The final thought is a positive one of hope. As tragic as the loss of a child is, couples and families survive and can even grow closer and stronger. While still cherishing the memories and aspirations that parents had for their dead child, they can progress to the point of reinvesting their love in those most dear to them. Their faith and relationship to God may also deepen as they experience the spiritual support their beliefs impart. Ultimately you are comforted by the reality that your child’s life mattered and your world is the better for it.
Depending on your locale, some support sources may not be present. A family doctor, mental health centre, hospital, social worker, counsellor, clergy or your funeral director can assist you with an appropriate referral in these cases.
COMPASSIONATE FRIENDS – Supports parents who have lost a child
GRIEVING PARENTS – Self-help group for parents and family who have lost an infant
HOSPICE – Supports the dying person and their family, before, during and after a death.
S.I.D.S. – Sudden Infant Death Syndrome -Supports parents who have lost a child through crib death
There are many books available on this topics The following are a few that I recommend.
Empty Arms: Coping with Miscarriage, Stillbirth and Infant Death. Wintergreen Press.
Schwiebert R.N., Pat and Kirk, M.D., Paul, When Hullo Means Goodbye, A guide for parents whose child dies before birth, at birth or shortly after birth, Portland, Oregon, Prenatal Loss, 1985.
A Father’s Story, Tim Nelson, Pregnancy Infant Loss Center (PILC), 1421 E. Wayzata Blvd. #40 Wayzata, MN 55391, (612) 473-9372.
Newborn Death, Marv and Joy Johnson, Centering Corporation, 1982.
“Our Baby Died. Why?” Jake and Susan Erling, Pregnancy and Infant Loss Center, 1421 E. Wayzata Blvd., # 40, Wayzata, MN 55391.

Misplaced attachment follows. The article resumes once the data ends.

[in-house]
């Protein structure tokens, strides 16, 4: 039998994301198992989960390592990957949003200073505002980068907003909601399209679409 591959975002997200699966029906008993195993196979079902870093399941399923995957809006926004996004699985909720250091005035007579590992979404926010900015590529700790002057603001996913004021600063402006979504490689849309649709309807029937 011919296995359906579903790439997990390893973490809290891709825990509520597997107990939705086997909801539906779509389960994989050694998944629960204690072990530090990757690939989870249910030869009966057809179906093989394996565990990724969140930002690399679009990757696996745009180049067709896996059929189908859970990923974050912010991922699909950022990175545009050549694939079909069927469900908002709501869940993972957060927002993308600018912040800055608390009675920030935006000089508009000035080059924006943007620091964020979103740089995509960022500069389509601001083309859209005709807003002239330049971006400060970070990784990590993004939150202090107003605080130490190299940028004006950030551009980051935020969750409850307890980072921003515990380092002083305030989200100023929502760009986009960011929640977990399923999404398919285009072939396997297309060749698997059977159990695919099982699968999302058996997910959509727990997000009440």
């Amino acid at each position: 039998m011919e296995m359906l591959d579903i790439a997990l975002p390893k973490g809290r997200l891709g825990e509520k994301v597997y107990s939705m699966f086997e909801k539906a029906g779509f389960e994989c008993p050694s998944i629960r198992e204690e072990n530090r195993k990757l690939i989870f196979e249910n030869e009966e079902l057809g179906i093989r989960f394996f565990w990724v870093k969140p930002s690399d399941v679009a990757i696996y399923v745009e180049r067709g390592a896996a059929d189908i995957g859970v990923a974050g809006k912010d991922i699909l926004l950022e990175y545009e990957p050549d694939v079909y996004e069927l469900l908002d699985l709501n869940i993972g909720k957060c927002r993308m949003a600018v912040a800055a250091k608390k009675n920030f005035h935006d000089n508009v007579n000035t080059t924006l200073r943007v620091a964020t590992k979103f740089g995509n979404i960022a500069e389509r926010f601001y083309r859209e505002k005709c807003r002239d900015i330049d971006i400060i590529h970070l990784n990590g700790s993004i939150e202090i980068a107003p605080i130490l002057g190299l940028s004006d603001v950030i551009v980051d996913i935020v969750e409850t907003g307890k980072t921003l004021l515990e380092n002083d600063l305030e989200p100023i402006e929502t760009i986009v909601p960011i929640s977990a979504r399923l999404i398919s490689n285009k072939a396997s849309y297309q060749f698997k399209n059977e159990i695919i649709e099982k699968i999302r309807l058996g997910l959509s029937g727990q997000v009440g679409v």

“Rainbow After a Storm,” Susan Erling, Pregnancy and Infant Loss Center, 1421 E. Wayzata Blvd., # 40, Wayzata, MN 55391.
“When Your Baby Dies,” Boulder County Hospice, Inc., 2118 14th St. Boulder, CO 80302.
Coping with Sudden Infant Death, John De Frain, Lexington Books, 1982.
Miscarriage: A Shattered Dream, Sherokee Ilse and Linda Hammer Burns, Wintergreen Press, 1985.
Praying For Your Unborn Child, Francis, and Judith MacNutt, 1988. Pregnancy Loss: Medical Therapeutics and Practical Considerations, James Woods, MD and Jennifer Esposito, Williams & Wilkins, MD, 1987.
Recovering from the Loss of a Child, Katherine Fair Donnelly, Macmillan, 1982.
She was Born. She Died. Marion Cohen, Centering Corporation.
Surviving Pregnancy Loss, Rochelle Friedman, M.D., Bonnie Gradstein, M.D., Little Brown & Co., 1982.
The Ultimate Loss, Coping With The Death of a Child, Joan Bordow, Beaufort Books, Inc., 1982.
When Pregnancy Fails: Families Coping with Miscarriage, Stillbirth, and Infant Death, Susan Borg and Judith Lasker, Beacon Press, 1981/1990.